Ceramic and porcelain tile installations are typically displayed as a lark—a simple stroll through the woods—on reality TV remodel shows and in remodeling guidebooks.
You are always being encouraged to just "cut that tile" in the wet saw, "butter up the back" and "set it in place," and "squeeze in the grout." Then, voila, magic happens.
Possible, yes. Magic? Not so much.
Do it yourself tile installation is possible. Homeowners lay millions of square feet every year. But this is one that definitely falls into the category of home remodeling projects that look easier than they are.
Laying tile is easy but laying tile and doing it well is difficult. From that angle, it may make more sense to hire a professional tiler than to do it yourself.
If you're trying to save money, one way to approach it is to hire the pro for the most visible areas, such as kitchens and master bathrooms. Then you can do your own tilework in rooms that are less frequented, such as guest bathrooms and basements.
One problem for do-it-yourselfers is that it is difficult to reverse tilework, should you make an error. Thinset mortar allows for some repositioning. Unfortunately, thinset will also reposition your tile for you, especially in the case of vertical wall tile.
Some tilework is easier to pull off on an amateur basis, too. This guide aims to show you the parts that are difficult; tilework that is more simple to perform; and some tricks for making the project go smoother.
Projects that tend to be easier and the themes that revolve around them:
- Dry areas: Areas where leakage may occur are more difficult, entailing special backing material and grout-sealing. Showers, especially, can be maddening for the amateur tiler to make completely waterproof. Even expert amateurs have been known to hire out their shower work to the pros.
- Floors vs. walls: Slippage is one thing you are always combating with tilework on walls.
- Backsplashes that are more decorative than functional.
- Tile in the 4" to 12" range: Smaller tiles, especially mosaics, shift around a lot—even if that mosaic is attached to mesh.
- Using adhesive tile mats (though this has very limited uses).
- Ceramic and porcelain tile vs. stone tile: Stone tile is heavy to deal with and difficult to cut.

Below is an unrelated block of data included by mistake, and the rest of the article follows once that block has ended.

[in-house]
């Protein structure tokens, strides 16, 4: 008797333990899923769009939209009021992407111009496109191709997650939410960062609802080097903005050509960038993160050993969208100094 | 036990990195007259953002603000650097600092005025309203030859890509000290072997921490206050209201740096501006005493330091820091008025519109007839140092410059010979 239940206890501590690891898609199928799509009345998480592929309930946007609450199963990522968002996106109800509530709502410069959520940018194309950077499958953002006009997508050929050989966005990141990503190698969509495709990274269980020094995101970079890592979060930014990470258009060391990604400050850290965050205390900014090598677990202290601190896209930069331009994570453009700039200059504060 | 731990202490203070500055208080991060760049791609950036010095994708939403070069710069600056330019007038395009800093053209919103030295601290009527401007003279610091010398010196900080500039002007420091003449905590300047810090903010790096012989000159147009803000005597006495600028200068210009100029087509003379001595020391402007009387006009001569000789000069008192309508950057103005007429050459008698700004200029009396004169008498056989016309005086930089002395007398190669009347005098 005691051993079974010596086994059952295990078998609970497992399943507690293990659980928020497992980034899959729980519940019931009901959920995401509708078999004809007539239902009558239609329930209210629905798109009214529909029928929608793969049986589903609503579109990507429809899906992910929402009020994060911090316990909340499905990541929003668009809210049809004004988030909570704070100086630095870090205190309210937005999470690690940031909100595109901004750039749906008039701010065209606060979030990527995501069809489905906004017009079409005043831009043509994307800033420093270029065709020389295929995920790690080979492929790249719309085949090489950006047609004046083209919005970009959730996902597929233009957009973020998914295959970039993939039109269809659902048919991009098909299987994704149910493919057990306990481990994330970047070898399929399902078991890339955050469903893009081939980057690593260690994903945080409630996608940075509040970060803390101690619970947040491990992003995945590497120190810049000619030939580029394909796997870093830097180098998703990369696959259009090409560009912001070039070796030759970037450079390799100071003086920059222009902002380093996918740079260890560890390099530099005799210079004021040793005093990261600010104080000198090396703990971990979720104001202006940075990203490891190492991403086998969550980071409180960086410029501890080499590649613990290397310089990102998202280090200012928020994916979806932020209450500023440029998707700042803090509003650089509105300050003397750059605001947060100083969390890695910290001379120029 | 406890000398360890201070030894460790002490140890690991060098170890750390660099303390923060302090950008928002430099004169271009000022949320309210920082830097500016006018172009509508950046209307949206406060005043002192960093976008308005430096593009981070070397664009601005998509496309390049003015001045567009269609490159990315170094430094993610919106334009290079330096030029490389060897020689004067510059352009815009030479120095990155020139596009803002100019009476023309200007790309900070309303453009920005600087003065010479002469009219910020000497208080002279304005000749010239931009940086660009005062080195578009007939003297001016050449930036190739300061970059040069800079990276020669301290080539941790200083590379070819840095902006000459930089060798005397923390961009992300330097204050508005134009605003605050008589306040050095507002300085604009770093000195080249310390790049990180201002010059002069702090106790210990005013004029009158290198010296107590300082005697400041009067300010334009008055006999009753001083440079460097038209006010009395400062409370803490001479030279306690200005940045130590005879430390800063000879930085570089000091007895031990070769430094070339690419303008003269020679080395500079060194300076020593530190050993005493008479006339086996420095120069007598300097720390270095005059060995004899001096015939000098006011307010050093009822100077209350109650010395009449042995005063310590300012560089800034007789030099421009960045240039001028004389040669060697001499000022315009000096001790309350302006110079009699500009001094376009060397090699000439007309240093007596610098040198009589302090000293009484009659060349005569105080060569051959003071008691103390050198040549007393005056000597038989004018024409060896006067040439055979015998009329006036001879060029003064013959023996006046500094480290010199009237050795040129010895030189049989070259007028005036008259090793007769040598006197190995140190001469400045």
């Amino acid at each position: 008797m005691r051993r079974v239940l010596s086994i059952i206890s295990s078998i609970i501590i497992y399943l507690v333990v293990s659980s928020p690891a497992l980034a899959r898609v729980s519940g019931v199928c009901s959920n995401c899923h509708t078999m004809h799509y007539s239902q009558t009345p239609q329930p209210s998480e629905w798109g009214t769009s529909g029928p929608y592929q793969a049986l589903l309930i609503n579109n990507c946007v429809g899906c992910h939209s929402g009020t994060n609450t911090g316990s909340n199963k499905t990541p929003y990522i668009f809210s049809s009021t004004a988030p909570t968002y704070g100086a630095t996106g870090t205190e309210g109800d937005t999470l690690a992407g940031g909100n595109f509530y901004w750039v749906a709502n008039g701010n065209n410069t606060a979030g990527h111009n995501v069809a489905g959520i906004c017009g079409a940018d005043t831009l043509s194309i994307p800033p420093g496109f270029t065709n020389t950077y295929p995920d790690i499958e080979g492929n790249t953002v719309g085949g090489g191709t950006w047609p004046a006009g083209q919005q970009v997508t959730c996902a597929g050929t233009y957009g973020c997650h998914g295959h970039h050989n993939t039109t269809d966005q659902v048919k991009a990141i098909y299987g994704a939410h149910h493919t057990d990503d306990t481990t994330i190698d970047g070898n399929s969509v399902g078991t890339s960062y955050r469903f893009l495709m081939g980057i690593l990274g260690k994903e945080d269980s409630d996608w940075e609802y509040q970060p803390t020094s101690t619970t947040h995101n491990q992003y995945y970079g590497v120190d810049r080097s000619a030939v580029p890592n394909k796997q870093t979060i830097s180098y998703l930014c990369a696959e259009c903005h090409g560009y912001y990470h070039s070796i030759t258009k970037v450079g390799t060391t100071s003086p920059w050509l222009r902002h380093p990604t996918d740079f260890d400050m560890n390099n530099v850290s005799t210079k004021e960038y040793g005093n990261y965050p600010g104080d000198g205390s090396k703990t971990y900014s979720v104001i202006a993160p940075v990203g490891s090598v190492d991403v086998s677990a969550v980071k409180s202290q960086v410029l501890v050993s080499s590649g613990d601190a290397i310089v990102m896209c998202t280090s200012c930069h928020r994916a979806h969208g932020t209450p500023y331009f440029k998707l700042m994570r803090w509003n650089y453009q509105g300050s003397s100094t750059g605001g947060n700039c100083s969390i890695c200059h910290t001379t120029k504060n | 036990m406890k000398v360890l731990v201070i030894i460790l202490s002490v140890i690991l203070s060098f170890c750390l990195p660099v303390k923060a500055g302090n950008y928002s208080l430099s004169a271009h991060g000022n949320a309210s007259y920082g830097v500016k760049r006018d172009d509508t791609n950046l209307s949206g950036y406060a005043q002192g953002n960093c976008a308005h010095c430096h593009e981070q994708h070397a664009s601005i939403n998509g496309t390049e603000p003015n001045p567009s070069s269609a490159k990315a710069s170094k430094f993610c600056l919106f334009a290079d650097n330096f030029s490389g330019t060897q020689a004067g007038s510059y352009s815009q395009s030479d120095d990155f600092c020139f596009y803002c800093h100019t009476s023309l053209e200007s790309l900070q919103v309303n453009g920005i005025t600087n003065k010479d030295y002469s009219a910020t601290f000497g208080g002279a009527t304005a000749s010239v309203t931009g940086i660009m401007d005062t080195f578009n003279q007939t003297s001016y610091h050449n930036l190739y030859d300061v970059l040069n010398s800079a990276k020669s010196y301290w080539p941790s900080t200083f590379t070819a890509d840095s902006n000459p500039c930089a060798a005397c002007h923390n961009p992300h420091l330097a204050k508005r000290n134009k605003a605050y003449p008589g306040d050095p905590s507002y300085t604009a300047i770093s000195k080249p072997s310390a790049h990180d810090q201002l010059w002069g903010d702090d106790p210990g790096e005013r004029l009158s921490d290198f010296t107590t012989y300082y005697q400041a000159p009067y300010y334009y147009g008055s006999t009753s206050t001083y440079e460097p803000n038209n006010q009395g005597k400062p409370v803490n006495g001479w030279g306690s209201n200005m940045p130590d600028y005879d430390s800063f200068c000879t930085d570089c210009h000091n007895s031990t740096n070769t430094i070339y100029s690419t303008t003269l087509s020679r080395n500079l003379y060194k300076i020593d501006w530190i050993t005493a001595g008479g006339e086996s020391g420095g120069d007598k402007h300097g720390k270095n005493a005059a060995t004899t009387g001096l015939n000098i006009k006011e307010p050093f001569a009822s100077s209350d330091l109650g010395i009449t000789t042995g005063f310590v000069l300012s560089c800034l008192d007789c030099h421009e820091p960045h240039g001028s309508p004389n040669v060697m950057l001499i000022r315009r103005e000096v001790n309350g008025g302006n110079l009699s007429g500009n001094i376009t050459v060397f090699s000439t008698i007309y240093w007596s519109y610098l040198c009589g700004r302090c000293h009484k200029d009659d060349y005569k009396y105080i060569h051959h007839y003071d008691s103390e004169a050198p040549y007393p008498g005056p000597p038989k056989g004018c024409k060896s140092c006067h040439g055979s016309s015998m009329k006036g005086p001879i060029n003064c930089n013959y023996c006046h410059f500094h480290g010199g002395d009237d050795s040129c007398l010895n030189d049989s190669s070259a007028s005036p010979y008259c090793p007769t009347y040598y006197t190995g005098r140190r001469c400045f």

One tip is to begin your amateur tiling career with the most out of the way place possible in order to sharpen up your skills.
- Dry thinset mortar is cheap, but it is also difficult to mix. The solution is to buy pre-mixed mortar. While significantly more expensive, pre-mixed thinset saves you from the aggravation of getting water-to-thinset measurements correct. Plus, mixing up dry thinset is physically difficult.
- Your tile work is only as good as your substrate or subfloor. If you do not have a good subfloor, your tile will not lie flat. Lippage will occur—adjoining tile edges that are not the same height. Even worse, a base floor that is not solid enough will eventually cause the tile to crack.
- Perimeter tiles will need to be cut. You can use either a wet tile saw or what is often colloquially called a snap tile cutter for this. More likely, you will want to use both types of tile-cutting tools. If you happen to have any bad cuts, you can position them so that the ragged cut falls under a baseboard or under a cabinet toe kick overhang.
- Even tiles within the perimeter can be difficult. They do not automatically fall into straight lines: you need to impose this.
- Laying tiles on a diagonal. Diagonal tile cutting can be a frustrating experience for the novice tiler.
- Spacing tiles correctly is hard. Be sure to use plastic tile spacers to impose the correct distance. While spacers are a pain to remove, they ensure perfect spacing of tile seams.
- Constantly being on your knees on a hard surface can affect the quality of your work. For this reason alone it is worth purchasing an inexpensive pair of tiler's knee pads.